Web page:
An incumbent President has only been denied his party's nomination five times, and only once did the incumbent initially become President via election. Why are Presidential primary elections usually landslides for the incumbent if they are running?
The only way someone can answer that this is incorrect would be to argue that the proper adverb is "always" rather than "usually".
The thing about a sitting president is that in general, they've already shown they can do the job, and can get elected in a general election to do that. None of their primary challengers can say that.
In addition, a President is the uncontested leader of the party, which has very real consequences, such as appointing the leadership of the national committee (DNC or RNC) that runs the entire primary process.
Nobody is going to challenge that, unless it is pretty much certain the sitting president will lose the next general election. This last happened in 1968 when Vietnam was deeply unpopular in the Democratic party, and LBJ had approval numbers in the mid 30's.
Ford is another instructive exception. He had in fact never been elected (due to the unique situation of Watergate), and thus got a serious primary challenge from Reagan, which was not decided until the convention.
Why would they not be? In almost any election anywhere in the world currently doing the job is a massive advantage assuming that whatever you are supposed to be in charge of is not in the process of visibly self destructing.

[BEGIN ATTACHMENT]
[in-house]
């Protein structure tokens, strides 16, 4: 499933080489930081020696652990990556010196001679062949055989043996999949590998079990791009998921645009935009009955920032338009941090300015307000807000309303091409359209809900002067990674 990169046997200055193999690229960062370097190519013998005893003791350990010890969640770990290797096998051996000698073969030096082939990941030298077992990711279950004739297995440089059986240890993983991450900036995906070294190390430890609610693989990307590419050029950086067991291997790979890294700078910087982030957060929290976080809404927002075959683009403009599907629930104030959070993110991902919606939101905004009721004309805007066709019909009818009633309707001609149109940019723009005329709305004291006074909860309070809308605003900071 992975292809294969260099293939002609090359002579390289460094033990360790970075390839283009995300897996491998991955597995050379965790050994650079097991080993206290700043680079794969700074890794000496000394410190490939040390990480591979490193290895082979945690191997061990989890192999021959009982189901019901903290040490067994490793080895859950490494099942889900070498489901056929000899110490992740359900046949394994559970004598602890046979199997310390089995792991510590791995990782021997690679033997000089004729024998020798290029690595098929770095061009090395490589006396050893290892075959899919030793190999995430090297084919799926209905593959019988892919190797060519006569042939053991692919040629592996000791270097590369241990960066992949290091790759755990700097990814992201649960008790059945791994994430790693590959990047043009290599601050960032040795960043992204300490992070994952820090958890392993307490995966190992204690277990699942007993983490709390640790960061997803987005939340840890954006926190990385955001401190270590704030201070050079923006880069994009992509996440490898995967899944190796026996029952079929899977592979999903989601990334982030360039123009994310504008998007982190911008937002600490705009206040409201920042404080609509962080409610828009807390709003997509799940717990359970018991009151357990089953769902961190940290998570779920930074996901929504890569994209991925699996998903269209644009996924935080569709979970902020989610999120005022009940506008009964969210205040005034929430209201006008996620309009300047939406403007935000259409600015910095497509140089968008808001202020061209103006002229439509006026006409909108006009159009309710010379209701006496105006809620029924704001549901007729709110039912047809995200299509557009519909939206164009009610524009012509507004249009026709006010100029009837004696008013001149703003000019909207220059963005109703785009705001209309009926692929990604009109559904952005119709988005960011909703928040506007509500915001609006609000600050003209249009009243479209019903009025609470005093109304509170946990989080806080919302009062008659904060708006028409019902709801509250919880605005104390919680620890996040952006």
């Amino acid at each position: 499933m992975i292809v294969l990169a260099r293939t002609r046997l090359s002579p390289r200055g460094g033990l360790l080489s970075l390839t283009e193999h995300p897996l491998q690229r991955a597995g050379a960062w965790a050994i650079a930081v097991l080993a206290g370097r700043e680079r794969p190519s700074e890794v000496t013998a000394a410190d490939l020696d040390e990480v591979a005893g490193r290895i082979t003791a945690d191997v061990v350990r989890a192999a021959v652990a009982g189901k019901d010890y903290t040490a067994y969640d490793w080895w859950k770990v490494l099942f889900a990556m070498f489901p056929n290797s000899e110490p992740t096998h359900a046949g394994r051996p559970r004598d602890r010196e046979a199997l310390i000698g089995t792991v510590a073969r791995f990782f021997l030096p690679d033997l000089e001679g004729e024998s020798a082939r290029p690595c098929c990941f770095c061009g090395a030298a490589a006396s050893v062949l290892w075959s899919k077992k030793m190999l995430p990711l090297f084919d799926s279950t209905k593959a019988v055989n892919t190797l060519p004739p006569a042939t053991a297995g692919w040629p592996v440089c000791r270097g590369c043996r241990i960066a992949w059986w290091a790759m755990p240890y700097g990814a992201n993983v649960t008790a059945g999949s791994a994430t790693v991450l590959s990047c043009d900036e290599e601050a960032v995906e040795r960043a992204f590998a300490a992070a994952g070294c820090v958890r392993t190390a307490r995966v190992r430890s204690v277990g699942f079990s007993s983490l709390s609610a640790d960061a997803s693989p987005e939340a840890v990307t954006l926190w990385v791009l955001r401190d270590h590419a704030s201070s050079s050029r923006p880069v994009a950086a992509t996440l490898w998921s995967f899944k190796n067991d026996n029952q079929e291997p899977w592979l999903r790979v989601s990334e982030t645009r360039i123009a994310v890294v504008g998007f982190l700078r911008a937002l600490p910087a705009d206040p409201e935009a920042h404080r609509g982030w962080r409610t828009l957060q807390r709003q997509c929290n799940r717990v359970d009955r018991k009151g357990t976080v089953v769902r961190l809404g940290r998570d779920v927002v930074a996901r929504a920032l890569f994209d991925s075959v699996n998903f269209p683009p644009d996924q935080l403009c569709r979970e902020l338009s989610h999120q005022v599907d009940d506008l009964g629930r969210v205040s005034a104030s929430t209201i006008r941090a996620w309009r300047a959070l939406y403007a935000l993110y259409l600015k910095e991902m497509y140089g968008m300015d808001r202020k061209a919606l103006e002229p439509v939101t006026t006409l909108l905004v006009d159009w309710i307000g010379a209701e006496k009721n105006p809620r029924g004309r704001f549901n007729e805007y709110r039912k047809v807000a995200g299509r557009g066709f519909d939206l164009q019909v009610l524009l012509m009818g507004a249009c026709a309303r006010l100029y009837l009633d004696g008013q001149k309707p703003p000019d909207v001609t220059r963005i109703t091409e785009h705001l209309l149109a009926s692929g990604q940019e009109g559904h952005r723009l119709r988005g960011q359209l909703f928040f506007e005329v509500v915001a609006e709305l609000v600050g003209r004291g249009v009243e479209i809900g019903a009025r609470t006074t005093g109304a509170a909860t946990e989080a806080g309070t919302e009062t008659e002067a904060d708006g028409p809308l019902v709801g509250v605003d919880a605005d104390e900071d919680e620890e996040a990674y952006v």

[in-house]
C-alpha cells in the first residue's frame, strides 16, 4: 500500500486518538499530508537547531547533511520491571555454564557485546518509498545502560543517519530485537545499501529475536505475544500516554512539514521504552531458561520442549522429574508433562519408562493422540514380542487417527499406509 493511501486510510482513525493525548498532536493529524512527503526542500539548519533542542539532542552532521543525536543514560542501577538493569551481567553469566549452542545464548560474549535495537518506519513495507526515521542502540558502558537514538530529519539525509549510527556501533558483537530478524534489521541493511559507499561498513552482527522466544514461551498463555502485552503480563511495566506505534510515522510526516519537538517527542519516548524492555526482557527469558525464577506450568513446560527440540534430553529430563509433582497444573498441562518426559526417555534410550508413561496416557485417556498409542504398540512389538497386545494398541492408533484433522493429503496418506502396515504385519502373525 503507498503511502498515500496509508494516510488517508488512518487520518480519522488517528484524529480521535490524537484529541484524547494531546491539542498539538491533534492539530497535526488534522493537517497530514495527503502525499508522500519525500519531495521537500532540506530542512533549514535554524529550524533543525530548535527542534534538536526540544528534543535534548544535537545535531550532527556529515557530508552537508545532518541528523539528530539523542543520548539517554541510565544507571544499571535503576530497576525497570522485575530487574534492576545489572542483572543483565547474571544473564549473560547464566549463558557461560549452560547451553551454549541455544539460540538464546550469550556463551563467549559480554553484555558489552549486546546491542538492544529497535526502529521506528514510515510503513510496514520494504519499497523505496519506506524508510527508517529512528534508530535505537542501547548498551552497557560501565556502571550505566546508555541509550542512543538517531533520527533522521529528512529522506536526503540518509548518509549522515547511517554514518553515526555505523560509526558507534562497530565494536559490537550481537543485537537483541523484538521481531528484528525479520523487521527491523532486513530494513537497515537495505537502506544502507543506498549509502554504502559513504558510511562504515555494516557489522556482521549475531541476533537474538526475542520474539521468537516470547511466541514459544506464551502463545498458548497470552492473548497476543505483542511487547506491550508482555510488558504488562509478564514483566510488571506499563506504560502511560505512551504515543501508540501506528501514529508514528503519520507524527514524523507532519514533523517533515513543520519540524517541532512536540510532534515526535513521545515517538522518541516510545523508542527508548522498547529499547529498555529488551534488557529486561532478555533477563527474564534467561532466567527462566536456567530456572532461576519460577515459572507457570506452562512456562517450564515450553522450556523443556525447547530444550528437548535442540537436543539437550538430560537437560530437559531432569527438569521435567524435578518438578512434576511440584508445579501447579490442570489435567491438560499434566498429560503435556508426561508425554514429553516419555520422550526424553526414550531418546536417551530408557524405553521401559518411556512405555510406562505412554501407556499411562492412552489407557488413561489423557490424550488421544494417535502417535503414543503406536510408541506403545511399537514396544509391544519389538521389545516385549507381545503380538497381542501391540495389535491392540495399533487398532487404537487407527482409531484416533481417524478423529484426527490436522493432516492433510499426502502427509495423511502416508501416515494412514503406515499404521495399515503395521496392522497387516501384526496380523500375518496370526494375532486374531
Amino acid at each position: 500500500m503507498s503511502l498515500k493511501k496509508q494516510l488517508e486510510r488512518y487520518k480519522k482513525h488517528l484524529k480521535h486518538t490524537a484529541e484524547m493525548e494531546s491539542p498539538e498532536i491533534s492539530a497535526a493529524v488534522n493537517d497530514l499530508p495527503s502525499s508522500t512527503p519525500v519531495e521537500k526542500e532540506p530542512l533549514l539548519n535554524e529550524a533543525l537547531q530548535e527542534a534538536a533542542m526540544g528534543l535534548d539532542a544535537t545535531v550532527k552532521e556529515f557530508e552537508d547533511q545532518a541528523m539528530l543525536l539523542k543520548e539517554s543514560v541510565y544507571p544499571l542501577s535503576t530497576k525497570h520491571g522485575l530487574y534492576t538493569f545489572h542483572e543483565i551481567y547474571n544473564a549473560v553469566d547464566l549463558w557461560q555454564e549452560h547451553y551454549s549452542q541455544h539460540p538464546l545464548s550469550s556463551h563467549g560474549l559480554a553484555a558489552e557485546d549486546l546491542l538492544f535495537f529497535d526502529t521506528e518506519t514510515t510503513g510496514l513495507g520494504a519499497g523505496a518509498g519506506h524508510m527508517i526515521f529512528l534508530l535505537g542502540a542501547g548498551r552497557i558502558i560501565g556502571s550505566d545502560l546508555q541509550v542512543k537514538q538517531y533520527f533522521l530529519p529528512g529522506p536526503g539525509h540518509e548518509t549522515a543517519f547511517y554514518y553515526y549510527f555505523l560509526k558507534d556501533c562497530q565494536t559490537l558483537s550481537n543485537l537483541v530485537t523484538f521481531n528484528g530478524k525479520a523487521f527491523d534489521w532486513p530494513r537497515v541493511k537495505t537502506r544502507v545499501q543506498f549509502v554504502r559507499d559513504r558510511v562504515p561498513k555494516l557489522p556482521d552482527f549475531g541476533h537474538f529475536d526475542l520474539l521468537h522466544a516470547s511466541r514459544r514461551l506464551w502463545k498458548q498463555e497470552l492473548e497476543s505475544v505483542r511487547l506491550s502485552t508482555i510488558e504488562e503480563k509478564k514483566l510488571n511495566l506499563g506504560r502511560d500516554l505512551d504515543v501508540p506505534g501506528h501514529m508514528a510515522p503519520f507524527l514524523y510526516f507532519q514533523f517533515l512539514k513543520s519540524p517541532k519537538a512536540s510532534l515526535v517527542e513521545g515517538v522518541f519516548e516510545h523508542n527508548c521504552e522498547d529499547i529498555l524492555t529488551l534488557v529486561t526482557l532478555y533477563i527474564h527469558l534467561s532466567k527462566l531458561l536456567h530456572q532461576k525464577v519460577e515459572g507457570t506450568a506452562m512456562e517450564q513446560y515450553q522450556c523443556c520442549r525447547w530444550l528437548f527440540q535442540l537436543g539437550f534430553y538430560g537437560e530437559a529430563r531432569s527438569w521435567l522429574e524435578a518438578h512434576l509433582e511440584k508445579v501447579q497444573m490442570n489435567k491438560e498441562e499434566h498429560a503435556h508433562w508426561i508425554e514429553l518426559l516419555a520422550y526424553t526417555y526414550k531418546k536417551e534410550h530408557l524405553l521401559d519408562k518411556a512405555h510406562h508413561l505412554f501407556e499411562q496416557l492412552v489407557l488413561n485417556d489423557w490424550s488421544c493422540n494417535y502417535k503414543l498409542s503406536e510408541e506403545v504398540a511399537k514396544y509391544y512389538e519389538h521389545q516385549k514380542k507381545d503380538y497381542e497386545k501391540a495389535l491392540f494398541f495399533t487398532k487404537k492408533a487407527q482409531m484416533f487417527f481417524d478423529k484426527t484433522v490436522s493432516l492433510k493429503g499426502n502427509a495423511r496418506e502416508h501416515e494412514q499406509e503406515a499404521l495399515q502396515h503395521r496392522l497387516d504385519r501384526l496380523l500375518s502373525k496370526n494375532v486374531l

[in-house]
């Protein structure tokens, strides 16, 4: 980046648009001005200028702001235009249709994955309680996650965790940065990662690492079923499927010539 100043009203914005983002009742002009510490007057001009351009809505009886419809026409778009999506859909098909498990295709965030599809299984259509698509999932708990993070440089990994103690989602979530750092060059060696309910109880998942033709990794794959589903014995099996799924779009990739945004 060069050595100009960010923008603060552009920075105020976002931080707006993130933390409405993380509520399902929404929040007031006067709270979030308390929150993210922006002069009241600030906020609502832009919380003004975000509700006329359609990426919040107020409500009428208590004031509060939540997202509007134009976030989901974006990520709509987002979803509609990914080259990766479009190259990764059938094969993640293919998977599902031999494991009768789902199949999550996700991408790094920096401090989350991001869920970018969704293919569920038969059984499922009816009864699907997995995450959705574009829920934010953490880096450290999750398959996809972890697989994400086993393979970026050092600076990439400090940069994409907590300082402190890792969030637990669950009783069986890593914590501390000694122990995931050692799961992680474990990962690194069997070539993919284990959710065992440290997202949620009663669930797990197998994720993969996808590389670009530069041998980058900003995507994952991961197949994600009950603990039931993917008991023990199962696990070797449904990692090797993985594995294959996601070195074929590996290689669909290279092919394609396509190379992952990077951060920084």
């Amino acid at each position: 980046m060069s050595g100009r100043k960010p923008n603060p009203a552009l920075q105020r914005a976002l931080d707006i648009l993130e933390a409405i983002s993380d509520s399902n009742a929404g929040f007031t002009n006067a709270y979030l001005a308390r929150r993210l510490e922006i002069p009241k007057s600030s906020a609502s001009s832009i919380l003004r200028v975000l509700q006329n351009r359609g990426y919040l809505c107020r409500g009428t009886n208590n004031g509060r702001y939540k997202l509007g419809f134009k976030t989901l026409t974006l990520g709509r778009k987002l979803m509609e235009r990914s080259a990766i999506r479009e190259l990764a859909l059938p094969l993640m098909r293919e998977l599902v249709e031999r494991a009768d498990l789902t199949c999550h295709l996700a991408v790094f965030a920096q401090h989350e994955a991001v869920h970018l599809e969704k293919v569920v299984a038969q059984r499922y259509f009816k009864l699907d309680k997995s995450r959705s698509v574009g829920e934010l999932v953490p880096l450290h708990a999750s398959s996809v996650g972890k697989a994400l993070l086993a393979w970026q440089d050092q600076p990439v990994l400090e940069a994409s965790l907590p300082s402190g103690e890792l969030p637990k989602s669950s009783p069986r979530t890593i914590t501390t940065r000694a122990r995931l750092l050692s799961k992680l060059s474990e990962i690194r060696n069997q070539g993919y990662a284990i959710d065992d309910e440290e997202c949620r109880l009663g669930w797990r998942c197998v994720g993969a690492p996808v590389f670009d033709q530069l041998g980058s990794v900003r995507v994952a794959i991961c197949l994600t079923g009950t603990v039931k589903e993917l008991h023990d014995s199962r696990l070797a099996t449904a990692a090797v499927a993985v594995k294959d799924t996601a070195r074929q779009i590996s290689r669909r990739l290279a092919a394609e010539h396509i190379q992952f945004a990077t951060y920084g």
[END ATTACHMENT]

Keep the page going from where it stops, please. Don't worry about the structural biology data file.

You can claim credit for anything that's going right, blame anything that's going wrong on your opponents blocking your policy, or the previous incumbent leaving you a huge mess to clean up and travel anywhere in the country drumming up support, funds and doing rallies while passing the cost onto general taxation if you do some of the day job stuff while you are there.
Primaries are essentially elections to find out who will be in the election. It makes sense that this Incumbent Advantage is magnified, as people are voting on whether they want to make use of the Incumbent Advantage.
The general political wisdom on matters like this is: "Don't bet against a winning horse." An incumbent has already won the election once, has a proven track record and national recognition, and has clout within his party that can sway people to support him. Worse, if a party wanted to abandon an incumbent and pick another candidate, they would need to provide an exceptionally good reason; people expect an incumbent to run again, and violating that expectation could shake faith in the party as a whole and cost the election in and of itself.
Normally this is a given, and the incumbent's party holds normal primaries and allows the incumbent to sweep the field naturally. The GOP has been restricting or cancelling primaries for the 2020 election because Trump is tremendously unpopular outside of his base, and while Trump would probably still win the primaries and be selected as candidate — that's the power of incumbency — the party is worried about infighting and giving the appearance of internal divisions. They do not want to give a voice to Trump opponents within the party.